I remembered back when I was a child, there was a Japanese tv series titled "The Sinking of Japan" (A movie was later made in 2006, I believe). We love it so much so we were glued to the tv whenever the series was on. When I saw what happened to Sendai this afternoon (a city I had once visited), instinctively, THE SINKING OF JAPAN came to mind. Yes, I spent an afternoon following the news and images. Clearly, seeing it on the news is a vast difference from experiencing it live. The one … more
Now that the Japanese Yen has skyrocketed to an all time high against the US$, what are the raminifications for the world at large? Japan is after all the 2nd largest economy in the world for the majority of the last few decades, until recently overtaken by China. Japanese have a great deal of investments (direct or indirect) in the world. Japanese also holds a lot of treasury bills. This has the world at large trembling with fears as to what the Japanese would do … more
8.9 Earthquake in Japan and Asian Tsunami
Across the Pacific By: Dr. Joseph S. Maresca
An 8.9 earthquake ( Richter scale) hit Honshu, Japan earlier today . There was tremendous
devastation everywhere. The last major event of this size in Asia was on
12-16- 1920 in Gansu , China. 200,000 people died in the Gansu earthquake.
The actual loss of life in Japan may not be known for weeks. The biggest
By Dr. Joseph S. Maresca 8.9 Earthquake in Japan and Asian Tsunami Across the Pacific An 8.9 earthquake (Richter scale) hit Honshu, Japan just hours ago. There was tremendous devastation everywhere. The last major event of this size in Asia was on 12-16-1920 in Gansu, China. 200,000 people died in the Gansu earthquake. The actual loss of life in Japan may not be known for weeks. The biggest concern in Japan right now is the impact on nuclear power plants in the country. Reactors … more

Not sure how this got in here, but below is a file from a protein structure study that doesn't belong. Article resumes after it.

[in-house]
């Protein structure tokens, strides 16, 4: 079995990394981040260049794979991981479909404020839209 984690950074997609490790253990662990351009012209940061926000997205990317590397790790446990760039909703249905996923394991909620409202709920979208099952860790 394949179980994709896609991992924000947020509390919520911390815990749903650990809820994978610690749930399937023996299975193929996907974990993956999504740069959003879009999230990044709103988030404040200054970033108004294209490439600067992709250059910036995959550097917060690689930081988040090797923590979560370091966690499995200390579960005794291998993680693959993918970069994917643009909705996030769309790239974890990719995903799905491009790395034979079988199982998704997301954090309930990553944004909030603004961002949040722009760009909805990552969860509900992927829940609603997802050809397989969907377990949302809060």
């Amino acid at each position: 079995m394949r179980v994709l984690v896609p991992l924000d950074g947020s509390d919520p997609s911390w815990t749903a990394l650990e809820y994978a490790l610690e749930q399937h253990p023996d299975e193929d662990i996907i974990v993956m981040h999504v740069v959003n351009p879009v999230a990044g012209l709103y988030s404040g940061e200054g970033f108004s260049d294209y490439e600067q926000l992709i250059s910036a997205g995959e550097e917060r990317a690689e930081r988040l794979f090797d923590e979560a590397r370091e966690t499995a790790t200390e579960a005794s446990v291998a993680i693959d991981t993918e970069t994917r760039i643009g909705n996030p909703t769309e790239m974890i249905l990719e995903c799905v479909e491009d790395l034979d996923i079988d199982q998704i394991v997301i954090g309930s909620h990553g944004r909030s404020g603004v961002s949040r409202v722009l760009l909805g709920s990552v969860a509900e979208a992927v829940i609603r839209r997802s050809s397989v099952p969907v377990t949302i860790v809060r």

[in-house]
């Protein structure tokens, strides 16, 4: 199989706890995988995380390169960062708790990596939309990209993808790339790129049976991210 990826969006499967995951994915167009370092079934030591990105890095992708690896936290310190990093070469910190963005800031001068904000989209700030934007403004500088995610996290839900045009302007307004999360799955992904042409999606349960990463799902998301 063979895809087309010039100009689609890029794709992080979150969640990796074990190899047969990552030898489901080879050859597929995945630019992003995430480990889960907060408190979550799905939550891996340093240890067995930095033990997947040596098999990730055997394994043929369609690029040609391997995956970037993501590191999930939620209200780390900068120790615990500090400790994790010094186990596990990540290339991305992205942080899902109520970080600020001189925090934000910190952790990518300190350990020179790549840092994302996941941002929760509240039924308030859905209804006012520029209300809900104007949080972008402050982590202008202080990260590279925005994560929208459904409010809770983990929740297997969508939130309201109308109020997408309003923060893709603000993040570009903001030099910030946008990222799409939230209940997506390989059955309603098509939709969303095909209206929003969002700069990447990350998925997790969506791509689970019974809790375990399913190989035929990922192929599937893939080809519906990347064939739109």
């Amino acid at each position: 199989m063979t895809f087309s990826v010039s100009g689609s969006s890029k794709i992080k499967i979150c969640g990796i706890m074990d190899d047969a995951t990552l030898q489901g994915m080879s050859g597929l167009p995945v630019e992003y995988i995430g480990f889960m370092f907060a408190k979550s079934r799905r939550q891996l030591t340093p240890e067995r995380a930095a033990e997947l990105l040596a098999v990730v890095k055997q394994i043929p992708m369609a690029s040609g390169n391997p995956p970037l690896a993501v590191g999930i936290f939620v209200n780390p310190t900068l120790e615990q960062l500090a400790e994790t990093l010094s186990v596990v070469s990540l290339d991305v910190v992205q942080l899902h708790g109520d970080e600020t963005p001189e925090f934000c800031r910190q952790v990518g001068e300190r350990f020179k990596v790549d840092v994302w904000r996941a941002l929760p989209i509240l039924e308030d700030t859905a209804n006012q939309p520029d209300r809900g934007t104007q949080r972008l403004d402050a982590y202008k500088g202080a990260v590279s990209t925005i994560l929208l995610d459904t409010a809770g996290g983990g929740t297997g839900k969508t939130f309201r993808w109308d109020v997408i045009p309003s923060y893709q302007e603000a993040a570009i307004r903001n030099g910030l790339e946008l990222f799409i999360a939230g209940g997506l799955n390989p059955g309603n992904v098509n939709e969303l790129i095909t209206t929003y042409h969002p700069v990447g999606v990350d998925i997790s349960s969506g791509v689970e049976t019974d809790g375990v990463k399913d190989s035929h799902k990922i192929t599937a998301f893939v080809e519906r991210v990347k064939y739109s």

As if an 8.9 magnitude earthquake and a 23 foot tsunami were not enough the people of Japan now have to deal with the potential fallout from a massive explosion that has rocked the Fukushima-Daiichi nuclear power plant. It is not yet clear whether massive levels of radiation have been released into the atmosphere. This powerful blast has the potential to exacerbate the problem many times over and put millions more people at risk. Please join me in praying that this turns out not to be … more
For an earthquake of that magnitude, it hasn't wrecked as much havoc as it could have. The blessing lies in that it hits not the most populated area of Tokyo but Sendai instead. Yes, the tsunami caused financial damages insofar that a lot of farmlands are wiped out. Hopefully, as of now, it is not one that rivals that of the 2004 tsunami! Death tolls have climbed to 1598 (Monday) with 9500 unaccounted for in one city. It's total destruction in some areas in Sendai and nearby cities.
The 2011 Sendai, Japan earthquake was an 8.9 magnitude earthquake. It was located off the east coast of Tohoku, Japan on Friday, March 11, 2011 at 05:46:23 UTC at a depth of 24.4 km (15.2 miles). Originally a 7.9, it was upgraded to an 8.8, then again to an 8.9 by the United States Geological Survey.
The earthquake occurred on 130 km (80 miles) east of Sendai, Honshu, Japan. It presented a possibility of triggering tsunami in the area as well as in Yoshi, Japan. The quake rattled buildings and toppled cars off bridges and into waters underneath. In Tokyo, crowds huddled together and tried to reach relatives via cell phone. Its epicenter was 373 kilometers (231 miles) from Tokyo, the United States Geological Survey said. A 7.7 aftershock was reported 30 minutes following the initial quake. As a result of the quake, smoke could be seen rising from a building in Tokyo port while Shinkansen bullet trains stopped and Haneda Airport suspended operation after the quake struck.
More than 4 million buildings lost power, and many buildings caught fire.
The earthquake triggered a tsunami warning for Japan's pacific coast and various other countries, including Russia, Guam, Philippines, Indonesia, Papua Guinea, Nauru, Hawaii, northern Marinas and Taiwan. The tsunami warning issued by Japan was the most serious on its warning scale, implying that the wave was expected to be 10 meters high. A 0.5 meter high wave hit Japan's northern coast.